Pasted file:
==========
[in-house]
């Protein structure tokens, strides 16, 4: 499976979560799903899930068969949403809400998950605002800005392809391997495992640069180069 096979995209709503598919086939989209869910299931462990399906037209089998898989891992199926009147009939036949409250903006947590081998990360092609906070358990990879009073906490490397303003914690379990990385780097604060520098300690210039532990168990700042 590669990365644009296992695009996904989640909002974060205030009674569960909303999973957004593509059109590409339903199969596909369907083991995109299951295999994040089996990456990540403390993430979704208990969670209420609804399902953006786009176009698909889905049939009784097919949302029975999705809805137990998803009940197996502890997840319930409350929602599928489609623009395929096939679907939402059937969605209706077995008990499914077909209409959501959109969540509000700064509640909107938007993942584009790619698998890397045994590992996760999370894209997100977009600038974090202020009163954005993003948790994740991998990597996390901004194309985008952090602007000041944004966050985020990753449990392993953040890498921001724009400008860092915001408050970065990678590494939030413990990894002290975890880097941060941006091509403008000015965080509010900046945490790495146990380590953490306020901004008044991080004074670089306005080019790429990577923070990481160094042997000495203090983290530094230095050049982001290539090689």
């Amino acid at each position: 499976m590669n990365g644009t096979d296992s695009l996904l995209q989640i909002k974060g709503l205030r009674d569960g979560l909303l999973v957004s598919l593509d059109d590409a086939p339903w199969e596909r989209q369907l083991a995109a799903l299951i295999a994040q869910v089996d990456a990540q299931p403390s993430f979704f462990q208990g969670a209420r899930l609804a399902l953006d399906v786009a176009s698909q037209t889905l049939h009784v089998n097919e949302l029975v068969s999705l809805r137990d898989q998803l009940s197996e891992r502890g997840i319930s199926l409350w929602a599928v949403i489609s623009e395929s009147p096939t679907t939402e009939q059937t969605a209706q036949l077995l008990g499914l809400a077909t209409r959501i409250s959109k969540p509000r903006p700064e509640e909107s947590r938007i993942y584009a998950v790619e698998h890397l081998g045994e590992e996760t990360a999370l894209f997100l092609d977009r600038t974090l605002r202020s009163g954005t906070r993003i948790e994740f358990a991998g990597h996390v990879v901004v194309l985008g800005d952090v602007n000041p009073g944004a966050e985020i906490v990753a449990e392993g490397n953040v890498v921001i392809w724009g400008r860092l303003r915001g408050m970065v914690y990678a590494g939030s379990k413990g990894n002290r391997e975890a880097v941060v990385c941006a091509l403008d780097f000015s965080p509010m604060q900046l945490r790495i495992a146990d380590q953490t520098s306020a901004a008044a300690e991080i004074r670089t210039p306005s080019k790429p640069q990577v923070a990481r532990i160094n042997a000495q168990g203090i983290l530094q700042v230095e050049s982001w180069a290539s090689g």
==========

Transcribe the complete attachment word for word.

[in-house]
């Protein structure tokens, strides 16, 4: 499976979560799903899930068969949403809400998950605002800005392809391997495992640069180069 096979995209709503598919086939989209869910299931462990399906037209089998898989891992199926009147009939036949409250903006947590081998990360092609906070358990990879009073906490490397303003914690379990990385780097604060520098300690210039532990168990700042 590669990365644009296992695009996904989640909002974060205030009674569960909303999973957004593509059109590409339903199969596909369907083991995109299951295999994040089996990456990540403390993430979704208990969670209420609804399902953006786009176009698909889905049939009784097919949302029975999705809805137990998803009940197996502890997840319930409350929602599928489609623009395929096939679907939402059937969605209706077995008990499914077909209409959501959109969540509000700064509640909107938007993942584009790619698998890397045994590992996760999370894209997100977009600038974090202020009163954005993003948790994740991998990597996390901004194309985008952090602007000041944004966050985020990753449990392993953040890498921001724009400008860092915001408050970065990678590494939030413990990894002290975890880097941060941006091509403008000015965080509010900046945490790495146990380590953490306020901004008044991080004074670089306005080019790429990577923070990481160094042997000495203090983290530094230095050049982001290539090689």
């Amino acid at each position: 499976m590669n990365g644009t096979d296992s695009l996904l995209q989640i909002k974060g709503l205030r009674d569960g979560l909303l999973v957004s598919l593509d059109d590409a086939p339903w199969e596909r989209q369907l083991a995109a799903l299951i295999a994040q869910v089996d990456a990540q299931p403390s993430f979704f462990q208990g969670a209420r899930l609804a399902l953006d399906v786009a176009s698909q037209t889905l049939h009784v089998n097919e949302l029975v068969s999705l809805r137990d898989q998803l009940s197996e891992r502890g997840i319930s199926l409350w929602a599928v949403i489609s623009e395929s009147p096939t679907t939402e009939q059937t969605a209706q036949l077995l008990g499914l809400a077909t209409r959501i409250s959109k969540p509000r903006p700064e509640e909107s947590r938007i993942y584009a998950v790619e698998h890397l081998g045994e590992e996760t990360a999370l894209f997100l092609d977009r600038t974090l605002r202020s009163g954005t906070r993003i948790e994740f358990a991998g990597h996390v990879v901004v194309l985008g800005d952090v602007n000041p009073g944004a966050e985020i906490v990753a449990e392993g490397n953040v890498v921001i392809w724009g400008r860092l303003r915001g408050m970065v914690y990678a590494g939030s379990k413990g990894n002290r391997e975890a880097v941060v990385c941006a091509l403008d780097f000015s965080p509010m604060q900046l945490r790495i495992a146990d380590q953490t520098s306020a901004a008044a300690e991080i004074r670089t210039p306005s080019k790429p640069q990577v923070a990481r532990i160094n042997a000495q168990g203090i983290l530094q700042v230095e050049s982001w180069a290539s090689g």